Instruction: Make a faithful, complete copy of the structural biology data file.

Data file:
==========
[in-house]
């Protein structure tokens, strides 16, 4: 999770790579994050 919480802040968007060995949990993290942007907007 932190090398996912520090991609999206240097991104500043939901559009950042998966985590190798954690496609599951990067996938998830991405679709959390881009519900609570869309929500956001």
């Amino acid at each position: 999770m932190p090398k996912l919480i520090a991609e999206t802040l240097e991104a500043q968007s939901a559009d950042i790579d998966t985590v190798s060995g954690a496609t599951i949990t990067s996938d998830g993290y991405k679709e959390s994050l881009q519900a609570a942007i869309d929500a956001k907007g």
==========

[in-house]
């Protein structure tokens, strides 16, 4: 999770790579994050 919480802040968007060995949990993290942007907007 932190090398996912520090991609999206240097991104500043939901559009950042998966985590190798954690496609599951990067996938998830991405679709959390881009519900609570869309929500956001």
């Amino acid at each position: 999770m932190p090398k996912l919480i520090a991609e999206t802040l240097e991104a500043q968007s939901a559009d950042i790579d998966t985590v190798s060995g954690a496609t599951i949990t990067s996938d998830g993290y991405k679709e959390s994050l881009q519900a609570a942007i869309d929500a956001k907007g």